VTScada has many built in features that must be custom created or are clunky at best in other systems. Key among these are the alarm management, reporting and trending, operator notes, and manual historical adjustments while keeping the logged historical data.
VTScada can natively support many different communication protocols including:
- JSON / XML
- OPC UA
- SOAP / REST
VTScada gives you the power over how you communicate to your devices that is unmatched in what I have seen in other SCADA systems. There is enough control in the integrated polling engine that you can eliminate the need for master polling PLCs.
During development multiple people can work on the same application and even the same screens at the same time and see changes the other person makes live. Most other systems require you to save the file and choose whose version is the right version while VTScada allows you to develop applications seamlessly simultaneously with multiple developers. This can be a huge time saver with large applications.
This is one area that to my knowledge no other SCADA system comes close in. Whether it is during development or during production you can look at the history of changes that have been made to the system whether it is a change in tags, configuration, or displays and either undo a single change or roll back the system to a previous date. This can be particularly useful, for example if you make some system update or batch of changes and sometime later there is something that is discovered that isn’t working correctly that used to work. You can go through the version log and roll back to different versions or just look at changes in the version log to isolate what caused the failure and then undo or fix that change without having to undo and redo all the other work that was done that between then and now.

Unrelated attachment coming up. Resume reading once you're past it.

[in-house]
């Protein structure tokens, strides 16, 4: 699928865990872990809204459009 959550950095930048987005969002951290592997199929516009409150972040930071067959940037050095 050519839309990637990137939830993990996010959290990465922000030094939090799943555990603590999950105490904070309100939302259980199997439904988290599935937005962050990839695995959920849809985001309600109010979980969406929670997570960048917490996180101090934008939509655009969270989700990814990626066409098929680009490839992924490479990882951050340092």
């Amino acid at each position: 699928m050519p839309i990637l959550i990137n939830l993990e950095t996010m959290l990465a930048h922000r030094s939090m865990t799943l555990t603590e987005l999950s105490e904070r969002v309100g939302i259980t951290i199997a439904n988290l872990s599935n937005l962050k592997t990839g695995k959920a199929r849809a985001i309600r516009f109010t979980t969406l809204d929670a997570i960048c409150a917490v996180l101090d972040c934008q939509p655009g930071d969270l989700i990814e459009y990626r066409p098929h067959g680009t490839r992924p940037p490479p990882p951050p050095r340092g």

I don’t believe there is any one SCADA system that is hands down the best. They all have some advantages and disadvantages. In my opinion, there is no single option that is best for every application. The key is finding the right SCADA system for your needs and making sure it is designed to meet your needs and exceed your expectations.
About the Author
Ralph is a Senior Controls Engineer working out of our Austin, TX office. He joined Hallam-ICS in Feb 2023 and prior to that worked in the Water and Wastewater, Oil and Gas, and Semiconductor industries.
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Hallam-ICS is an engineering and automation company that designs MEP systems for facilities and plants, engineers control and automation solutions, and ensures safety and regulatory compliance through arc flash studies, commissioning, and validation. Our offices are located in Massachusetts, Connecticut, New York, Vermont, North Carolina, Texas and Florida and our projects take us world-wide.